This post will be concerned with my current short term plan for my investments. My suggestions to anyone getting started with investing will be to make it as boring as possible. The first $10,000 that someone has should go into basic index funds. An index fund models the ups and downs of the stock market and is the cheapest kind of mutual fund to purchase. Historically, there have been far more ups in the stock market (I believe an average growth of about 12% over the last 100 years) and in the long term equities have beaten every other investment so that is my suggestion.
The other options are to go for a bond index fund (which I am in) or some other kind of fixed investment. There are many theories on how these should be balanced, but a popular one is 90% - your age in equities and the rest in bonds. For example, if I am 31 (which I am), I would have (90 - 31) = 59% in equities and 41% in fixed investments. The idea behind this is that your portfolio will be less risky as time goes on. Others use the 100 - your age. Either way this will make your portfolio more protected as time goes on. Others say that about 5-10% of your investments should be in "fun" things: penny stocks, or individual stocks or things that are more risky that you can tell your friends about over lunch or at the golf course. These things are risky for a reason though, so only a small percentage of your investments should be in here (if any).
My current theory will be this: use dollar cost averaging (regular deposits that average out the highs and lows of investing) of 90% TSX index funds and 10% bond index funds. Once the TSX gets to a two year high, I will balance my assets so that 50% are in TSX Index and 50% are in bond index. I will continue to always deposit 90% in the Canadian Index and 10% in the bond index, but by rebalancing when the TSX is at a relative high, I will have collected my long term gains.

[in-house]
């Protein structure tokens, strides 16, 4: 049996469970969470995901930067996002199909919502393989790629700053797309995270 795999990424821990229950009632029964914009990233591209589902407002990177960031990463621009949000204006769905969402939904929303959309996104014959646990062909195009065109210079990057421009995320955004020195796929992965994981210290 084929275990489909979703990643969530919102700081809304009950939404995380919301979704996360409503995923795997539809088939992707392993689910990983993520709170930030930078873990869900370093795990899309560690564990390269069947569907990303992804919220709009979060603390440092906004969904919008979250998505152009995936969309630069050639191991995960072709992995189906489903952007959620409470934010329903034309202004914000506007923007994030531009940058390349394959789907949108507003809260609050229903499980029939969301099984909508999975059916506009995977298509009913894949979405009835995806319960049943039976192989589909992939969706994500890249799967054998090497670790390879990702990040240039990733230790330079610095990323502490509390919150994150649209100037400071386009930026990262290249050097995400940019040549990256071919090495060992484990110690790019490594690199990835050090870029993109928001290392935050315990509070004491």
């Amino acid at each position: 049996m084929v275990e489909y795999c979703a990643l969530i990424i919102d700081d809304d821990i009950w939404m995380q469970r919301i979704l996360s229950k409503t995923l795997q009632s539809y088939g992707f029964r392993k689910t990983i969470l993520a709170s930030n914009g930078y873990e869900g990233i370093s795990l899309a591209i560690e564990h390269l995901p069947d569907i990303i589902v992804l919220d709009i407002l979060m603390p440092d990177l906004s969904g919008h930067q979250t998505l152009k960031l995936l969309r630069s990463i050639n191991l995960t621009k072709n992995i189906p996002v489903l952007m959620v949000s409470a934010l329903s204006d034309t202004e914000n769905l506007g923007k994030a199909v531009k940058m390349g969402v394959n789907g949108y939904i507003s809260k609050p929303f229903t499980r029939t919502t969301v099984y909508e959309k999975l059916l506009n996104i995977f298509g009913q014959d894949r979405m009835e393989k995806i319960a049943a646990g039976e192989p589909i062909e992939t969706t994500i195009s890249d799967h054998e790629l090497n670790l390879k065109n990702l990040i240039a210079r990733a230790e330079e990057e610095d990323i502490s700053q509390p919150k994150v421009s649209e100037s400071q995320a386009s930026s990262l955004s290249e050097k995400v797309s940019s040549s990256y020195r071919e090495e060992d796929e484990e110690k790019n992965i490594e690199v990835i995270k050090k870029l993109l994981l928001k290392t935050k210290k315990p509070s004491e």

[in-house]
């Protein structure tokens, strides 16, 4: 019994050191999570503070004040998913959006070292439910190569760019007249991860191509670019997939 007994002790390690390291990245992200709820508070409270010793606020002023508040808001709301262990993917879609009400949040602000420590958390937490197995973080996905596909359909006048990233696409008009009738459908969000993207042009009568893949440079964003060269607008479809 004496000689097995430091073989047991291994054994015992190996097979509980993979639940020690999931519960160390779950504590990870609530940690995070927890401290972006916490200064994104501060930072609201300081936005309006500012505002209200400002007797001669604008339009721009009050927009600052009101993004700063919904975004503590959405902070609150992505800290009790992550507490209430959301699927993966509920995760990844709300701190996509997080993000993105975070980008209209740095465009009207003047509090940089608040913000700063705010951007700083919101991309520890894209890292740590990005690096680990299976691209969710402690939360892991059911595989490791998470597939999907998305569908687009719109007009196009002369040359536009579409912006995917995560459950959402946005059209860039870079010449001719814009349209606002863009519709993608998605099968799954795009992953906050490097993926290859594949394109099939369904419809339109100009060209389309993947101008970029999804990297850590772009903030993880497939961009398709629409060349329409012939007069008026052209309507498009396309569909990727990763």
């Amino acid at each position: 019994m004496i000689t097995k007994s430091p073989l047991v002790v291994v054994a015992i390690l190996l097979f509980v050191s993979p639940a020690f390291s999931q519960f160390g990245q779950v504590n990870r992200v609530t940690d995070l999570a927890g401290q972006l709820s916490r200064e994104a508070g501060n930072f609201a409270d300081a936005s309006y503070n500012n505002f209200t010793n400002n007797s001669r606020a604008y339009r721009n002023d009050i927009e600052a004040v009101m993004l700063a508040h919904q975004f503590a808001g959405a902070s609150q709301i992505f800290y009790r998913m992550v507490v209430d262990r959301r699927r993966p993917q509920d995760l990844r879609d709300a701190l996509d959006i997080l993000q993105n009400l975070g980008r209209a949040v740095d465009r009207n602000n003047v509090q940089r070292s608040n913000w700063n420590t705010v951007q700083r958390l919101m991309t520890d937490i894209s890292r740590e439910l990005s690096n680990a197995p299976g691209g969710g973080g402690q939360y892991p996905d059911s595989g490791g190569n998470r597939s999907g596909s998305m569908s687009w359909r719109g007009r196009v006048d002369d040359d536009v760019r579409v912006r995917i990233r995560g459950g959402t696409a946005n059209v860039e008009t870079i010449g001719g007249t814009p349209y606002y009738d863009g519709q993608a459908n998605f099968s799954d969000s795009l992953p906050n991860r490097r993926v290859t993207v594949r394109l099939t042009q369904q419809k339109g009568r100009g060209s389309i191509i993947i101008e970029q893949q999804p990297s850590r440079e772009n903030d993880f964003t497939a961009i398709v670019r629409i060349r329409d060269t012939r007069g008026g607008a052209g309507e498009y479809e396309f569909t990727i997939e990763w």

The idea behind this is to take your money out of the market when the stock market is at a relative high, and then when it drops (as in the last two years), less of your money will be in it. I consider that bonds are a relatively safe positive investment, so that is why the other half will be in that (it could really be in any fixed investment).
I haven't worked out all the numbers yet, but I consider that a high in the stock market over the last two years is enough to pull some money out to keep my gains, and that a 50-50 split is safe enough in the long term. Maybe as time goes on, I will go to a 90-age split as described above (to be more conservative).
Feel free to leave a comment about the validity of this investment strategy. By having a plan in place, I feel that all emotion will be taken out of it. It is difficult to sell when the market is moving in the right direction, but by having a plan in place it should be easier.